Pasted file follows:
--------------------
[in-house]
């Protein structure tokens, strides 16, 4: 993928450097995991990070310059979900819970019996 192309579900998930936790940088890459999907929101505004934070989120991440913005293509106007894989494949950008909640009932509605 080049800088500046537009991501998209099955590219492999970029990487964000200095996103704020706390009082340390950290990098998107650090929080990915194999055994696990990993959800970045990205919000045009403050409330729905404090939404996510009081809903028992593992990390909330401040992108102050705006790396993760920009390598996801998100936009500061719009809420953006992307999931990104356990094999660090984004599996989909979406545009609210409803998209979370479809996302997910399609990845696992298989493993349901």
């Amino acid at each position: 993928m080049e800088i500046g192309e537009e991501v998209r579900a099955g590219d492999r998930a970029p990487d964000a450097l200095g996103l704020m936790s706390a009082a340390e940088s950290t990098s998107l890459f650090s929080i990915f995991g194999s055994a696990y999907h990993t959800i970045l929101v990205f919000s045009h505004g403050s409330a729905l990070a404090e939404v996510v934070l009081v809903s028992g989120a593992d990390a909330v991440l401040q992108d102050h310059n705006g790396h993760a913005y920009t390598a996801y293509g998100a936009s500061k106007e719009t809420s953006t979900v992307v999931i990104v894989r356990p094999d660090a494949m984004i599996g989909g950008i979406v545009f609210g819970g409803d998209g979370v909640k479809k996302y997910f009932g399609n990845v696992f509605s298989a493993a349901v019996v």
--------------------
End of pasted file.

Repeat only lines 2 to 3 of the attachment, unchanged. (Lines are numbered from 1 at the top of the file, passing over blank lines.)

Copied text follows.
């Protein structure tokens, strides 16, 4: 993928450097995991990070310059979900819970019996 192309579900998930936790940088890459999907929101505004934070989120991440913005293509106007894989494949950008909640009932509605 080049800088500046537009991501998209099955590219492999970029990487964000200095996103704020706390009082340390950290990098998107650090929080990915194999055994696990990993959800970045990205919000045009403050409330729905404090939404996510009081809903028992593992990390909330401040992108102050705006790396993760920009390598996801998100936009500061719009809420953006992307999931990104356990094999660090984004599996989909979406545009609210409803998209979370479809996302997910399609990845696992298989493993349901």
């Amino acid at each position: 993928m080049e800088i500046g192309e537009e991501v998209r579900a099955g590219d492999r998930a970029p990487d964000a450097l200095g996103l704020m936790s706390a009082a340390e940088s950290t990098s998107l890459f650090s929080i990915f995991g194999s055994a696990y999907h990993t959800i970045l929101v990205f919000s045009h505004g403050s409330a729905l990070a404090e939404v996510v934070l009081v809903s028992g989120a593992d990390a909330v991440l401040q992108d102050h310059n705006g790396h993760a913005y920009t390598a996801y293509g998100a936009s500061k106007e719009t809420s953006t979900v992307v999931i990104v894989r356990p094999d660090a494949m984004i599996g989909g950008i979406v545009f609210g819970g409803d998209g979370v909640k479809k996302y997910f009932g399609n990845v696992f509605s298989a493993a349901v019996v």